Arts & Humanities

Students Put Their Game Design Skills To The Test At Chillennium

The Texas A&M Department of Visualization’s game jam competition was held for the first time since 2019, giving participants hands-on experience with video game development.
By Luke Henkhaus, Texas A&M University Division of Marketing & Communications April 5, 2022

students look at a computer monitor
Brad Padgett, Marshall Jennings, Kirby Key and Macey McCuller were among the participants at Texas A&M’s Chillenium game jam on April 1.

Laura McKenzie/Texas A&M Division of Marketing & Communications

 

On a recent sunny evening at Texas A&M University’s Hildebrand Equine Complex, four students sit around a table, quickly sketching out their concept for a new video game.

Their idea is simple: the player will operate a medieval catapult to attempt to defend their castle from advancing hordes of invaders. But to complicate matters, the creatures attacking the castle walls have the power of either earth, water or fire on their side, and players can only defeat them by hurling a barrel containing an opposing element; for instance, the fire creatures are only destroyed by water.

By the time their brainstorming session is over, this team of Aggies — composed of visualization students Macey McCuller, Kirby Key, Brad Padgett and Marshall Jennings —  is excited to get to work. And they’ll need to work fast, as they have less than two days to turn their grand vision into a finished product.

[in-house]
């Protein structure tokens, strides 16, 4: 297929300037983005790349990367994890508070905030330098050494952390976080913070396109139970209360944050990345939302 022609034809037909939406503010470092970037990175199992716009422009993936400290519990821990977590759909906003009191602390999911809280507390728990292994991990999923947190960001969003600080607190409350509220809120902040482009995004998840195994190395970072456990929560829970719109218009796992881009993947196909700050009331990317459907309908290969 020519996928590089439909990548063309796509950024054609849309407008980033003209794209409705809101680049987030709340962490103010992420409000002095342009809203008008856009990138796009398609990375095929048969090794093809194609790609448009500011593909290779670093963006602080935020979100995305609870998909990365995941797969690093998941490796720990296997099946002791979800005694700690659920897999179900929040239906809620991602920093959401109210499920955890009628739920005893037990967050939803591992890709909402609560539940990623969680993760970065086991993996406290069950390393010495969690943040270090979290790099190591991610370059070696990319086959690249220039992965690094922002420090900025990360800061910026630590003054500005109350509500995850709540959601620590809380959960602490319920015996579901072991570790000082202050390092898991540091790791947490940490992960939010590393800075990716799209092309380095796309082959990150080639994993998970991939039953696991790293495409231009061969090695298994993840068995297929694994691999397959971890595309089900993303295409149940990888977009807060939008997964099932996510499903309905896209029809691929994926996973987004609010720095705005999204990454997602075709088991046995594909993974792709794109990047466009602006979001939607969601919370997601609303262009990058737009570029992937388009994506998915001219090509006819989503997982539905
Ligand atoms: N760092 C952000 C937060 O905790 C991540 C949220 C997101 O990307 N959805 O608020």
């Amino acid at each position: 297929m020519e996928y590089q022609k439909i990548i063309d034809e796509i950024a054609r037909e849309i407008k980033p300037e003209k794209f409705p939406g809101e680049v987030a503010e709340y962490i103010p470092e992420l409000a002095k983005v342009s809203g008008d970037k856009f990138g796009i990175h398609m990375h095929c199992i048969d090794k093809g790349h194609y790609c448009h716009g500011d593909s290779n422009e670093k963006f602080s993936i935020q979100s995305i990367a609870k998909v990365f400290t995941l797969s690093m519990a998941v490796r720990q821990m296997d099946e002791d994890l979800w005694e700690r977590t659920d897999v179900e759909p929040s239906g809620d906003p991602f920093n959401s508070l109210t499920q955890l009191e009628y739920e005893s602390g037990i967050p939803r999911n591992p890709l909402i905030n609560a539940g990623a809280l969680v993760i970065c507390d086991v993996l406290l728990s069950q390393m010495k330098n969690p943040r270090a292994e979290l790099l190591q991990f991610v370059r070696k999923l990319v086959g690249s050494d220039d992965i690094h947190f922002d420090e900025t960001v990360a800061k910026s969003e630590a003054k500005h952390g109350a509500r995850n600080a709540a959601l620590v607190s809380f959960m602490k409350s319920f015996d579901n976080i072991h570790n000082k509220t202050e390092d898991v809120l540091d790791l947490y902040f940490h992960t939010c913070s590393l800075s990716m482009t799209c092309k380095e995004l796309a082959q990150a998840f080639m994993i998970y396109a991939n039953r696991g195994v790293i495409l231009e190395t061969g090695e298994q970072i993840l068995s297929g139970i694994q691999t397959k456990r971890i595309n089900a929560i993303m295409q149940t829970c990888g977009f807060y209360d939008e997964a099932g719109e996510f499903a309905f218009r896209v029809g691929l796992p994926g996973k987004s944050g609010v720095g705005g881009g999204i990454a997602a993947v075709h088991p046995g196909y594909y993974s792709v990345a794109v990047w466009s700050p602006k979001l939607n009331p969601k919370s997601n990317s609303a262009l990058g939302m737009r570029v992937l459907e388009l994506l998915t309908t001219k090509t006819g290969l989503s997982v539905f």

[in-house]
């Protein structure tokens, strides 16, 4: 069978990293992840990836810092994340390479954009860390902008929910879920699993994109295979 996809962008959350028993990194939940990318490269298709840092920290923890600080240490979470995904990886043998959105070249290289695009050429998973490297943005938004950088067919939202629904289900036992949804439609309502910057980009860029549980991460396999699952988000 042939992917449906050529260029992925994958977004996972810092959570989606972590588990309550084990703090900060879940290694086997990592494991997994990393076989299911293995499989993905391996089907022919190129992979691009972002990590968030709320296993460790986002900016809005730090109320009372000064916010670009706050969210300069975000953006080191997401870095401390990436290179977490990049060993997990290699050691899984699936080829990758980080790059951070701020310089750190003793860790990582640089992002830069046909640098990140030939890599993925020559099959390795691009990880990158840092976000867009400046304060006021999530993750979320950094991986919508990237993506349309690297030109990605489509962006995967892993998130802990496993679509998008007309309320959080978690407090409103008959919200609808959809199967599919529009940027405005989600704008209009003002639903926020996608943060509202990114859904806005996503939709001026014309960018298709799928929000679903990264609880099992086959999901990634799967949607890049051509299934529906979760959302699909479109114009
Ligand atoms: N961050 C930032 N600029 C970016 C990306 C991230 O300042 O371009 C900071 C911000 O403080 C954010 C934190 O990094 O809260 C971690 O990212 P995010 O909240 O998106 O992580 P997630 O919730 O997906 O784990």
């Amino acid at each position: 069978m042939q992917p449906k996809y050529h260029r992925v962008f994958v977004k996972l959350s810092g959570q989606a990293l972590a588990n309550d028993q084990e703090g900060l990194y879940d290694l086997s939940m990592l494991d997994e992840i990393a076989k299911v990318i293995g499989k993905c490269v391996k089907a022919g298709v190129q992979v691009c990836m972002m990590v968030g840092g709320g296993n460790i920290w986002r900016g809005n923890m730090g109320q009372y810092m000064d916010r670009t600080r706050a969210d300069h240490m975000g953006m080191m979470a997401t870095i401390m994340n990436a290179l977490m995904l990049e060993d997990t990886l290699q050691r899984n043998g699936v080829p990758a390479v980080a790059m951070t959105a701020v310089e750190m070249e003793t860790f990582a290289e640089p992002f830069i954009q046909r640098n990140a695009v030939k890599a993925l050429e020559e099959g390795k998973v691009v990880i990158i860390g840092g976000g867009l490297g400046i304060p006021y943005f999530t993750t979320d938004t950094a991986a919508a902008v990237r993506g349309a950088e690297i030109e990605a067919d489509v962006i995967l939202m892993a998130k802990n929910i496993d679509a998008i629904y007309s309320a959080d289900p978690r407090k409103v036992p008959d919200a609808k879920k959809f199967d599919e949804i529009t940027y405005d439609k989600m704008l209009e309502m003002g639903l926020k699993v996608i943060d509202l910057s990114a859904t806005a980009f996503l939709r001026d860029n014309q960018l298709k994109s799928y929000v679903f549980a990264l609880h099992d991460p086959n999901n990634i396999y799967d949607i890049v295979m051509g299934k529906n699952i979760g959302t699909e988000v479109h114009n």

This is the fast-paced world of Chillennium, a 48-hour “game jam” hosted by Texas A&M students with support from the Department of Visualization and its Learning Interactive Visualization Experience (LIVE) Lab.

After a two-year hiatus due to the COVID-19 pandemic, the beloved competition came back last week in a big way. Chillennium director Amanda Golla said she was thrilled to see the return of this unique hands-on learning experience.

“I want everyone to leave knowing something they didn’t know before,” said Golla, a visualization senior. “It is a very hard challenge to make a game in this short period of time, and once you’ve done that, everyone here will have a little bit more knowledge than before.”

In search of this knowledge — as well as bragging rights, trophies and more than $5,000 in assorted prizes — around 130 students set up camp in the Equine Complex from Friday evening until Sunday night, armed with pillows, blankets and all the computing equipment they would need to create their masterpieces. Working in teams of up to four people, they were tasked with building games that fit into this year’s theme: “You really shouldn’t mix those!”

Once some rules and safety tips were laid out and the theme was revealed, it was off to the races, as the competitors got to work on projects as diverse as “Cowboys vs. Space Vampires,” “Bombs & Babies” and “FrostFire.”

“We didn’t want something that geared someone towards a certain genre or game mechanic,” Golla said. “With this [theme], you could do whatever you want with it, which is great.”